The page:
Thursday, January 01, 2009
Written By: Grant Nieporte
Directed By: Gabriele Muccino
Starring: Will Smith, Rosario Dawson, Woody Harrelson
My Rating: 8/10
Seven Pounds is one of those films that seems to divide people dramatically. It may be called emotionally manipulative, unrealistic and overly sentimental. It may also be called profound, Shakespearean, and an interesting examination of the human spirit more in-depth than most other films dare to go. It seems to me that all of the above are true. The film is overly sentimental and tries its damnedest to make you cry every 15 minutes or so. However, it is also a really beautiful story based around a man’s search for a redemption he can’t ever really give himself, inspired by Shakespeare’s “pound of flesh” in Merchant of Venice (hence the title).
It is difficult to describe the plot without giving too much away. Will Smith plays an IRS worker named Ben who appears to be visiting random people and testing them emotionally. The audience pieces together over the course of the film exactly what Ben is doing and why. This all builds to a wonderful denouement which will either make you queasy or deeply moved.
There is an argument to be made that the premise is a bit silly and could never really happen in real life but isn’t this why we go to the cinema at all? Gabriele Muccino has that European lack of respect for reality and I truly believe that if this had been a foreign language film, its outlandish premise would be less jarring for the audience. Muccino seems to have found his perfect partner in Will Smith. In their previous film together, The Pursuit of Happyness, they also managed to make an utterly schmaltzy and unabashedly emotionally distressing story into something that seemed to touch people deeply. With Seven Pounds, I felt that they had achieved their goal of telling the story, making it a character study, a love story and a thesis on human guilt and frustration. Will Smith goes darker here than he’s gone since Six Degrees of Separation and it suits him. He and Muccino must be commended for making his relationship with Rosario Dawson’s character so desperate and unsexy and tragic. It really adds to the frustrated mood of the film and the slow and awkward build-up of the relationship was brave, knowing that the box office won’t like that both stars look like death, even at their most radiant.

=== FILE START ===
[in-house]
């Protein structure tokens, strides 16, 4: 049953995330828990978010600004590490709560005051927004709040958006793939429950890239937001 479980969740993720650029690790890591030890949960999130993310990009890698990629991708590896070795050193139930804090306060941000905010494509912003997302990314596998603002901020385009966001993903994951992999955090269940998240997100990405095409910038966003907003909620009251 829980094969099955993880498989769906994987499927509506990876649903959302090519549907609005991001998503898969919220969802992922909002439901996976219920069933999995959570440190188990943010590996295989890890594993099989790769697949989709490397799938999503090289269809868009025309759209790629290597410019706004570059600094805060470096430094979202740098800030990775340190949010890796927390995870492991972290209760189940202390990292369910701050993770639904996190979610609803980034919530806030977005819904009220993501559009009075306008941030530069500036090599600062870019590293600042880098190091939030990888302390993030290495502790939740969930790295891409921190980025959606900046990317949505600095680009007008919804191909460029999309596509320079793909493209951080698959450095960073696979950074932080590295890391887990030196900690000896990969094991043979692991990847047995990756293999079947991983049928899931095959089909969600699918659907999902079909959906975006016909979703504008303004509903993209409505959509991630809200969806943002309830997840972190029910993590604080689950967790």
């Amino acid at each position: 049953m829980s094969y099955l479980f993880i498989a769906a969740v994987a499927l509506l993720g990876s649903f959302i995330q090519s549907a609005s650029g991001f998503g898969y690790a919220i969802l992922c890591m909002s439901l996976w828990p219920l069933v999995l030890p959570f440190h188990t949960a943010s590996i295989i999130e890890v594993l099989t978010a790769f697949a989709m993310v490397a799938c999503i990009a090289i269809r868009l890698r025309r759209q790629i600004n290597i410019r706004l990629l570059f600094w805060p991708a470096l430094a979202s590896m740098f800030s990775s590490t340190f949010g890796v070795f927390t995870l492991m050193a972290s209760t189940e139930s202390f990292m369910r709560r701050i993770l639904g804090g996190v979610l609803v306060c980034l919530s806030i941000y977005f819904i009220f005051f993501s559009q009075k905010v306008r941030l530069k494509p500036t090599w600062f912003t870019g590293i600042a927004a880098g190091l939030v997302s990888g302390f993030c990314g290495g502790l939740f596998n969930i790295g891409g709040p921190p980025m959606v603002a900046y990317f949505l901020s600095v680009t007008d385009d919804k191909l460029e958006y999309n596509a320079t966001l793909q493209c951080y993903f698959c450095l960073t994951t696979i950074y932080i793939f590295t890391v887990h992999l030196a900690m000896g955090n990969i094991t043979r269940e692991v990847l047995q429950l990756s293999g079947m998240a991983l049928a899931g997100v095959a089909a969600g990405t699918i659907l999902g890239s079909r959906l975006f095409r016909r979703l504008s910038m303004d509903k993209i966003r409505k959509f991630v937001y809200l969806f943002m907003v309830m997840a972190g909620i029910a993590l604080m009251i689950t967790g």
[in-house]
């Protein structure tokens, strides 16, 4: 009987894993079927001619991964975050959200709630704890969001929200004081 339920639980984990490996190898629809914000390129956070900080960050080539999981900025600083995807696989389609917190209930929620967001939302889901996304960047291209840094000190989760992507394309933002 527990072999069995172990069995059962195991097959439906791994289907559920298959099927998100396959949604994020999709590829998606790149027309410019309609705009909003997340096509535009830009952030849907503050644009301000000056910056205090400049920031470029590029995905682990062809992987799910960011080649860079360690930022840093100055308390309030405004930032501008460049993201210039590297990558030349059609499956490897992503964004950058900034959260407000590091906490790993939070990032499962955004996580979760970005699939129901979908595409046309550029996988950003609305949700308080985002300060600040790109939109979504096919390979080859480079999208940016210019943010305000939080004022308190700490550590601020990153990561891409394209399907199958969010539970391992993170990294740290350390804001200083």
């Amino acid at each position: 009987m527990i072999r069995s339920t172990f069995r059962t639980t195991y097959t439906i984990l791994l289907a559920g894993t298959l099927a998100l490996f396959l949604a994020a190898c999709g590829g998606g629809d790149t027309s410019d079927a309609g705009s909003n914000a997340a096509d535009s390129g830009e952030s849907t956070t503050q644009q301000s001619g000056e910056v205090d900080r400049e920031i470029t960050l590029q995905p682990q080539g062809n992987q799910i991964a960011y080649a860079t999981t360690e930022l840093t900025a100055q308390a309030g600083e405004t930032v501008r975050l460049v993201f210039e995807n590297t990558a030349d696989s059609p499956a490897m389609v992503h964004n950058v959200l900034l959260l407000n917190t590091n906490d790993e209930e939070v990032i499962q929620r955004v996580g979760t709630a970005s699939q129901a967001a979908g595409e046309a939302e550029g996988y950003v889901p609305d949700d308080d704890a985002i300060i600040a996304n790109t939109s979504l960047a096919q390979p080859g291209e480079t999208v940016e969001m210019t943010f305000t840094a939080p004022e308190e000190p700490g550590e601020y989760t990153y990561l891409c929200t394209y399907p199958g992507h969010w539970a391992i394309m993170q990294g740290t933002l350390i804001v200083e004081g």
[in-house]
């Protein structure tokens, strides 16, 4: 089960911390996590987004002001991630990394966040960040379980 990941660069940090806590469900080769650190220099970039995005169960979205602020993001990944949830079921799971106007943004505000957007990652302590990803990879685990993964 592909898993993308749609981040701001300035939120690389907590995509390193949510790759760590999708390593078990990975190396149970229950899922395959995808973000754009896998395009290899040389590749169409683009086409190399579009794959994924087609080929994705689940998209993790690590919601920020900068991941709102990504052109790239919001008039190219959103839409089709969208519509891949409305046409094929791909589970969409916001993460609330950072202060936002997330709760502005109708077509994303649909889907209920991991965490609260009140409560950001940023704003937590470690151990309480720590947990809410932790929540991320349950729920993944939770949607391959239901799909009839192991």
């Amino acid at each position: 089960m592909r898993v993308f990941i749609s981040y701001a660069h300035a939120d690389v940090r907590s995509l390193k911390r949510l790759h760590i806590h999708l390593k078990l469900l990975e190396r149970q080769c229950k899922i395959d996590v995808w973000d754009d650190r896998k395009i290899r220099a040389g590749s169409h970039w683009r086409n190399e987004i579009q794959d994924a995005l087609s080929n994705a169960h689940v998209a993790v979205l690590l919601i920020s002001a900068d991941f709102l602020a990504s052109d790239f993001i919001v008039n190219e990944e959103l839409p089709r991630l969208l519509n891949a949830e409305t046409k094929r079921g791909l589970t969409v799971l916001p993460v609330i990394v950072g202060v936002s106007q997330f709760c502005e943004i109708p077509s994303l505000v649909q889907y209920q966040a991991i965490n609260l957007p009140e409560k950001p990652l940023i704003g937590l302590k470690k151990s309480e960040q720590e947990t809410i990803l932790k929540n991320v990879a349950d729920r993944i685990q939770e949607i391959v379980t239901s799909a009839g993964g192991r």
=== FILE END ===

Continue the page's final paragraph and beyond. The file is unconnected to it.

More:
This is a daring film, an interesting film and if you let yourself get swept away in the story and try to remain uncynical (easier for some than others) you will certainly get something from it, especially towards the end where there is one of the most chilling suicide scenes ever committed to celluloid. It’s probably not for everyone but it is a skilfully made film with yet another great Will Smith performance. Give it a chance.
Charlene Lydon 01/01/09